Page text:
Viable System Model

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Study of Viable Systems Model at ITC Ltd.

Submitted by:
Daksh Kumar Anand

This paper is intended as study of the Viable System Model for better understanding. It deals with some of the basic concepts embodied in the model, the modeling process, and its use in practice in ITC Ltd. ITC’s transformation from cigarette to a conglomerate.

Why we need Organizational Models
We all interpret the world through models; these can be explicit, or tacit. For all managers in all organizations, their ability to manage a situation or organization effectively is in direct proportion to the accuracy and relevance of the models they are using to understand it. By far the most common organizational model in use in management today is still the hierarchical model though it has various disadvantages. What it doesn’t model is any of the more fundamental things about the organization: what it is, what it does, how it does it, its processes, formal and informal structures, communications and information transfers, or decision making. The VSM (Viable Systems Model) offers a more sophisticated alternative, one that can be used both for diagnosing existing organizations, and for designing new ones.

The Viable Systems Model:
The viable systems model or VSM is a model of the organizational structure of any viable or autonomous system. A viable system is any system organized in such a way as to meet the demands of surviving in the changing environment. One of the prime features of systems that survive is that they are adaptable. The VSM expresses a model for a viable system, which is an abstracted cybernetic (regulation theory) description that is applicable to any organization that is a viable system and capable of autonomy. A viable system is composed of five interacting subsystems which may be mapped onto aspects of organizational structure. In broad terms Systems 1–3 are concerned with the 'here and now' of the organization's operations, System 4 is concerned with the 'there and then' – strategical responses to the effects of external, environmental and future demands on the organization. System 5 is concerned with balancing the 'here and now' and the 'there and then' to give policy directives which maintain the organization as a viable entity. * System 1 (Operations) in a viable system contains several primary activities. Each System 1 primary activity is itself a viable system due to the recursive nature of systems as described above. These are concerned with performing a function that implements at least part of the key transformation of the organization. * System 2 (Coordination) represents the information channels and bodies that allow the primary activities in System 1 to communicate between each other and which allow System 3 to monitor and co-ordinate the activities within System 1. * System 3 (Operations Planning & Control) represents the structures and controls that are put into place to establish the rules, resources, rights and responsibilities of System 1 and to provide an interface with Systems 4/5. * System 4 (Development Research and marketing) – The bodies that make up System 4 are responsible for looking outwards to the environment to monitor how the organization needs to adapt to remain viable. * System 5 (Decisions to maintain identity) - is responsible for policy decisions within the organization as a whole to balance demands from different parts of the organization and steer the organization as a whole.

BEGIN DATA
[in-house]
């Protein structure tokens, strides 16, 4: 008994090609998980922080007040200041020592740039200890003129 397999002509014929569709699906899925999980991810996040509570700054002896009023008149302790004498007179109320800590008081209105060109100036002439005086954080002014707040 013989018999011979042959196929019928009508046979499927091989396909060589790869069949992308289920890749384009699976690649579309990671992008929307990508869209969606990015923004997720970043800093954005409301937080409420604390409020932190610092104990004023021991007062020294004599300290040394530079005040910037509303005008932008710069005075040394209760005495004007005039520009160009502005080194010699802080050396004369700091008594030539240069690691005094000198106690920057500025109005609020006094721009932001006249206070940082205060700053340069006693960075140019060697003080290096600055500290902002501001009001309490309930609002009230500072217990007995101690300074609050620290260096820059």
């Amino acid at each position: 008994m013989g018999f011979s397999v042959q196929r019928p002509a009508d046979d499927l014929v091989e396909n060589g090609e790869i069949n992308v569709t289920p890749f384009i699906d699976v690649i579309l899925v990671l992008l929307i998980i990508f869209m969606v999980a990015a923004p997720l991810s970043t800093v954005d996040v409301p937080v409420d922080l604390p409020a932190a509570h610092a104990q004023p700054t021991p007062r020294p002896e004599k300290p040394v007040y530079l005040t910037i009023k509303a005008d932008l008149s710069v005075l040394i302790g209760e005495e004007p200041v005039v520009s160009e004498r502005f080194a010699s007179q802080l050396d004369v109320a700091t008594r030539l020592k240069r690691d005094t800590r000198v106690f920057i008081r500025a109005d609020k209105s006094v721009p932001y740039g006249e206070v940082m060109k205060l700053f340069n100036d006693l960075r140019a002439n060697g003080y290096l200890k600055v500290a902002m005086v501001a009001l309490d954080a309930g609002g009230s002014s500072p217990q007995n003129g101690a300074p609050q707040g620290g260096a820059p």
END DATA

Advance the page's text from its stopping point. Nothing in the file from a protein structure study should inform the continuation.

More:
According to the above descriptions, these systems can be organized into three groups reflecting the three management perspectives: * Operational Management (Systems 1,2,3)
* Strategic Management (System 4)
* Normative Management (System 5)


ITC was incorporated on August 24, 1910...
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